Before we dig into what this FlexSearch is, let’s talk about how the display actually works. For that we use a React library called downshift which handles all the interactions, displays, and makes sure the displayed search results are accessible. downshift is a mature library that handles a myriad of challenges with building a widget like that, especially the aspects of making it accessible.

So, what is this FlexSearch library? It’s another third party that makes sure that searching on titles is done with natural language in mind. It describes itself as the “Web’s fastest and most memory-flexible full-text search library with zero dependencies.” which is a lot more performant and accurate than attempting to simply look for one string in a long list of other strings.

Deciding which result to show first

In fairness, if the user types foreac, it’s not that hard to reduce a list of 10,000+ document titles down to only those that contain foreac in the title, then we decide which result to show first. The way we implement that is relying on pageview stats. We record, for every single MDN URL, which one gets the most pageviews as a form of determining “popularity”. The documents that most people decide to arrive on are most probably what the user was searching for.

Our build-process that generates the search-index.json file knows about each URLs number of pageviews. We actually don’t care about absolute numbers, but what we do care about is the relative differences. For example, we know that Array.prototype.forEach() (that’s one of the document titles) is a more popular page than TypedArray.prototype.forEach(), so we leverage that and sort the entries in search-index.json accordingly. Now, with FlexSearch doing the reduction, we use the “natural order” of the array as the trick that tries to give users the document they were probably looking for. It’s actually the same technique we use for Elasticsearch in our full site-search. More about that in: How MDN’s site-search works.

The easter egg: How to search by URL

Actually, it’s not a whimsical easter egg, but a feature that came from the fact that this autocomplete needs to work for our content creators. You see, when you work on the content in MDN you start a local “preview server” which is a complete copy of all documents but all running locally, as a static site, under http://localhost:5000. There, you don’t want to rely on a server to do searches. Content authors need to quickly move between documents, so much of the reason why the autocomplete search is done entirely in the client is because of that.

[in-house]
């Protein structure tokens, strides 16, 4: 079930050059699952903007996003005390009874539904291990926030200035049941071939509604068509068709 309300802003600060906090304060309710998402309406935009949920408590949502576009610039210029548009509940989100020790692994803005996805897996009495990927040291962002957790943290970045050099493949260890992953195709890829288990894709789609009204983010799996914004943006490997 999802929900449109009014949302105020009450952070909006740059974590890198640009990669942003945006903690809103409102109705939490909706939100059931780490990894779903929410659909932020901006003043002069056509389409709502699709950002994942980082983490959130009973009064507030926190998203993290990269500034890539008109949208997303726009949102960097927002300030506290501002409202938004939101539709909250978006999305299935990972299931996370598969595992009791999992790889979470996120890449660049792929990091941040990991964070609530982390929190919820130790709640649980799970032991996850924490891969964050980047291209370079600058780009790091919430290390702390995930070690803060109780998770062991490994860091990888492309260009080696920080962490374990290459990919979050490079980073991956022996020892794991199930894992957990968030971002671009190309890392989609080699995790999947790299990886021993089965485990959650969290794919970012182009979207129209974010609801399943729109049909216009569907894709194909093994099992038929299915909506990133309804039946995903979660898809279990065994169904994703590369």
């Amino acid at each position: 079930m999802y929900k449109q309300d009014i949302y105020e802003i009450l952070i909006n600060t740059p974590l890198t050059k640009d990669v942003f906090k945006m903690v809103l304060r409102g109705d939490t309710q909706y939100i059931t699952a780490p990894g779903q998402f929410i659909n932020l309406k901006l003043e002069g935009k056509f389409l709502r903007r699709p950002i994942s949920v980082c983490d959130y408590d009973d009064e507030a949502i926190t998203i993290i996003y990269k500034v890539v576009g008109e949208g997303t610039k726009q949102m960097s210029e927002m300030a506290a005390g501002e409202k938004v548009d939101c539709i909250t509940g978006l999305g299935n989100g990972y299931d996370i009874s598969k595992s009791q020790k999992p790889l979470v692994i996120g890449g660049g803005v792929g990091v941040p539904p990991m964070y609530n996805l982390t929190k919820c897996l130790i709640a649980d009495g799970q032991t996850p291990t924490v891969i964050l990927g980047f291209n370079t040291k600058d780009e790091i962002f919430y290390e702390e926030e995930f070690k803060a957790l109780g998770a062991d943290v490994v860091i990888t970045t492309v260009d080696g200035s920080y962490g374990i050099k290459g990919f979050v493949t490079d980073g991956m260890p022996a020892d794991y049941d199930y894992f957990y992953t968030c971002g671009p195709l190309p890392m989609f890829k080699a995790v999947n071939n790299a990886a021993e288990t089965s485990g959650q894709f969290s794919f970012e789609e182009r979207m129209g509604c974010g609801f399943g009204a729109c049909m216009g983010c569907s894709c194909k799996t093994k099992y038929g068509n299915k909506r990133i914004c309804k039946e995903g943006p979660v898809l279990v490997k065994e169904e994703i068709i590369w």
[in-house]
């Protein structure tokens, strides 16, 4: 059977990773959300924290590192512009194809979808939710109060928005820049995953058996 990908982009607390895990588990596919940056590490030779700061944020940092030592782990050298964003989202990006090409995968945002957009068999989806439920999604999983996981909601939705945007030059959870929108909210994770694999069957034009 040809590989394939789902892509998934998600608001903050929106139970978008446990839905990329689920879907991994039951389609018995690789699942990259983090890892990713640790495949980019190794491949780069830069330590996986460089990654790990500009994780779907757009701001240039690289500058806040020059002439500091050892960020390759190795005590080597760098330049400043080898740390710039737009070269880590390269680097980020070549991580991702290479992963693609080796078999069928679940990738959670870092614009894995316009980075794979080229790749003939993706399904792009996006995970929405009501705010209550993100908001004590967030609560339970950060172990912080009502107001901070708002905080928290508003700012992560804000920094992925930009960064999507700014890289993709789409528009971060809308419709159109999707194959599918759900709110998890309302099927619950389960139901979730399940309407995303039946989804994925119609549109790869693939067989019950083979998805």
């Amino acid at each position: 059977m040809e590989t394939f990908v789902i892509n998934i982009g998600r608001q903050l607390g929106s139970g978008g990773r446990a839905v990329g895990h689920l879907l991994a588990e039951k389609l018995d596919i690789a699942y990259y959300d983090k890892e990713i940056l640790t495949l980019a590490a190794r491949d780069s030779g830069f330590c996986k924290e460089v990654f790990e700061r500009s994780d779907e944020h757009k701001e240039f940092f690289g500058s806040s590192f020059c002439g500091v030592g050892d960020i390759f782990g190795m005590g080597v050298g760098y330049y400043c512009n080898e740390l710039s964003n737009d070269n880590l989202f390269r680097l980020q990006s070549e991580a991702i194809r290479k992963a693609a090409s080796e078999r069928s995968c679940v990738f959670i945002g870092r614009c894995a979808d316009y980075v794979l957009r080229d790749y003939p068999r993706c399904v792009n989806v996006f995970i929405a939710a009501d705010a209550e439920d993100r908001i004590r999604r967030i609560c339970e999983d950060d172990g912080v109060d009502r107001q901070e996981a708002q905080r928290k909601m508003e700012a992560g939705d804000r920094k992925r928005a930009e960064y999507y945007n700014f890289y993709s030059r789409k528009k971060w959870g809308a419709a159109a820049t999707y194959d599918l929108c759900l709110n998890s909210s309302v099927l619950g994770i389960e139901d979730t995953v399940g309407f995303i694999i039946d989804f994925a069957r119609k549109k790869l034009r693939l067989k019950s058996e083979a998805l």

Commonly implemented in tools like the VSCode and Atom IDEs, you can do “fuzzy searches” to find and open files simply by typing portions of the file path. For example, searching for whmlemvo should find the file files/web/html/element/video. You can do that with MDN’s autocomplete search too. The way you do it is by typing / as the first input character.

Activate

It makes it really quick to jump straight to a document if you know its URL but don’t want to spell it out exactly.
In fact, there’s another way to navigate and that is to first press / anywhere when browsing MDN, which activates the autocomplete search. Then you type / again, and you’re off to the races!

How to get really deep into the implementation details

The code for all of this is in the Yari repo which is the project that builds and previews all of the MDN content. To find the exact code, click into the client/src/search.tsx source code and you’ll find all the code for lazy-loading, searching, preloading, and displaying autocomplete searches.

Peter is a senior web developer at Mozilla working on MDN Web Docs. He writes more opinionated nerdery on www.peterbe.com

More articles by Peter Bengtsson…

Read More

Written by 

Leave a Reply

Your email address will not be published. Required fields are marked *